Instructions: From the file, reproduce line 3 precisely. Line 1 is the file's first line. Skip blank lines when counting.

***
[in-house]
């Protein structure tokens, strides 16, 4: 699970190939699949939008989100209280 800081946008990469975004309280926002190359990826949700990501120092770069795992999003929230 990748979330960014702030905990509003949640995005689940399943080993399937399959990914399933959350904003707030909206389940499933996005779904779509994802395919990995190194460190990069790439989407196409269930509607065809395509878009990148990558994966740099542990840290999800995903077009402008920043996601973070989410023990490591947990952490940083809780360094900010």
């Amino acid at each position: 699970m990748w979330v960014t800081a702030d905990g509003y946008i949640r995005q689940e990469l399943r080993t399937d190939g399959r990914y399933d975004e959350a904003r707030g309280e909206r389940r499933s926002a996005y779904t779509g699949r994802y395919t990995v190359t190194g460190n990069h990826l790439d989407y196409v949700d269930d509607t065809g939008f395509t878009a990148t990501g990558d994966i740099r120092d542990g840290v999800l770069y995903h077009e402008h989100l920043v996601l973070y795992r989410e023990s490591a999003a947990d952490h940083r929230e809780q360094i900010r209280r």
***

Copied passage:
């Amino acid at each position: 699970m990748w979330v960014t800081a702030d905990g509003y946008i949640r995005q689940e990469l399943r080993t399937d190939g399959r990914y399933d975004e959350a904003r707030g309280e909206r389940r499933s926002a996005y779904t779509g699949r994802y395919t990995v190359t190194g460190n990069h990826l790439d989407y196409v949700d269930d509607t065809g939008f395509t878009a990148t990501g990558d994966i740099r120092d542990g840290v999800l770069y995903h077009e402008h989100l920043v996601l973070y795992r989410e023990s490591a999003a947990d952490h940083r929230e809780q360094i900010r209280r």